Moon en­ters bright­est phase ever but it’s not ... all good news

VIZ - - The Broon Windsors -

FOR THE first time in its 4-and-ahalf bil­lion year his­tory, the Moon’s Ap­proval Rat­ing has topped three quar­ters, with 76% of the pub­lic say­ing they think the earth’s nat­u­ral satel­lite is

Good, Very good, or Ex­cel­lent. The same sur­vey found that just 16% of peo­ple ques­tioned dis­ap­proved of the Moon, with 8% un­de­cided. “This is great news,” said Lu­nar ex­pert Mag­gie Aderin-Po­cock. “Even dur­ing the Moon’s 1960s hey­day, when the Amer­i­cans were send­ing rock­ets up to it left, right and cen­tre, it was never this pop­u­lar.”

“All these lu­nar eclipses, su­per­moons and stuff we’ve been hav­ing lately must of re­ally put it back cen­tre stage and in the fore­front of peo­ple’s minds where it be­longs,” she added.


Ac­cord­ing to the sur­vey, the Moon is now par­tic­u­larly pop­u­lar with women, 83% of whom rated it pos­i­tively, com­pared with just 69% of men of all age groups. Amongst women aged 45 and over, the re­sult was even more pro­nounced, with 92% giv­ing the crater-pocked, 2,500-mile-wide spher­i­cal rock the thumbs-up.


How­ever, the Moon was less pop­u­lar with young males. A dis­a­point­ing 12% of men aged 25-34 rated it Very good or Ex­cel­lent, while 56% - well over half of the sur­veyed sam­ple - said they though it was Poor or Ex­tremely Poor. Of those aged 16-24, the trend was even more pro­nounced, with ap­proval fig­ures drop­ping to a mere 4%, and 82% rat­ing it Be­low Av­er­age or Poor.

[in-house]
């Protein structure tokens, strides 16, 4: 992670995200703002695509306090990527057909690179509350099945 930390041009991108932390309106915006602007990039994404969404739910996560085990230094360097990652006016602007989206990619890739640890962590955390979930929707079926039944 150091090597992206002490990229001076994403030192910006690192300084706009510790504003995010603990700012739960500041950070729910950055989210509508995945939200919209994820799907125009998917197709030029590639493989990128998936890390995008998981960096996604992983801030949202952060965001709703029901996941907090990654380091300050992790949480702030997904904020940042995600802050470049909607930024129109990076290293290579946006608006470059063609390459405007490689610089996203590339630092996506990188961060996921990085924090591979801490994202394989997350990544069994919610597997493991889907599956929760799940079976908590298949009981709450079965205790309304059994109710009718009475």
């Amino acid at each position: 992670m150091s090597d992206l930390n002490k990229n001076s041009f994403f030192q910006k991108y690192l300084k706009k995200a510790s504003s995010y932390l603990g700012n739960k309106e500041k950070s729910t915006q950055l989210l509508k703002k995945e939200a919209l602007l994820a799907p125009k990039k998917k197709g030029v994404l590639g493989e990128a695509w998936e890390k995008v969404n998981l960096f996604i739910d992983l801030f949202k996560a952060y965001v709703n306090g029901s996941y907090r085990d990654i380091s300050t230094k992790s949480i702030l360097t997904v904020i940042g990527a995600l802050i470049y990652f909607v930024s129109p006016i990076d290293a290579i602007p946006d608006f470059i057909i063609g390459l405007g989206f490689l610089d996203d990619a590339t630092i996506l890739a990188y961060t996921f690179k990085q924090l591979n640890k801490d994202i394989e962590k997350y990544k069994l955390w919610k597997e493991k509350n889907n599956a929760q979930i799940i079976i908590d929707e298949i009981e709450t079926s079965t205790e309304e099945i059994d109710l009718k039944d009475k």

TV bof­fin Pro­fes­sor Brian Cox wel­comed the over­all im­prove­ment in the Moon’s pop­u­lar­ity, but de­spaired at the lack of ap­proval it presently re­ceives from young men. “I just don’t un­der­stand it,” he told us. “The Moon pro­vides us with waves, tides, and a bit of light at night. It also stops the earth from wob­bling off its axis and crash­ing into the Sun. I mean, what’s not to like?”


Mar­ket­ing guru Beasley Bogleby says that the Moon is suf­fer­ing from a PR prob­lem. “The man in the street as­so­ciates the Moon with Drac­u­las, were­wolves and witches, and these things don’t play well with the millennial de­mo­graphic,” he vouch­safed.

“The Moon is a heritage brand, and the kids these days aren’t in­ter­ested in heritage brands,” he con­tin­ued. “They’re too busy play­ing Space In­vaders or rid­ing round on their BMX bi­cy­cles .”


Bogleby thinks the key to suc­cess­fully re-po­si­tion­ing the Moon is so­cial me­dia. He told us: “A tar­geted cam­paign on Twit­ter and Face­book with a fun, catchy hash­tag such as #TheMoonzBuzzin would soon see its ap­proval rat­ing ris­ing with the crit­i­cal young male de­mo­graphic.”

“If the Moon wants to re­po­si­tion its pos­i­tive rat­ing per­cent­age into the 80s and be­yond, it’s go­ing to have to stand out in the crowded ce­les­tial body mar­ket­place and re-es­tab­lish its po­si­tion as the premier plan­e­tary satel­lite in the so­lar sys­tem brand tent,” he added, while sniff­ing every few sec­onds.

A sci­en­tist yes­ter­day. As­tro­nom­i­cal rat­ings: The moon (right) yes­ter­day and (be­low right) some Apollo as­tro­nauts walk­ing on it in its 1970s hey­day.

Wax­ing lyri­cal: Satel­lite’s pop­u­lar­ity put down to re­cent lu­nar eclipses and su­per­moons.

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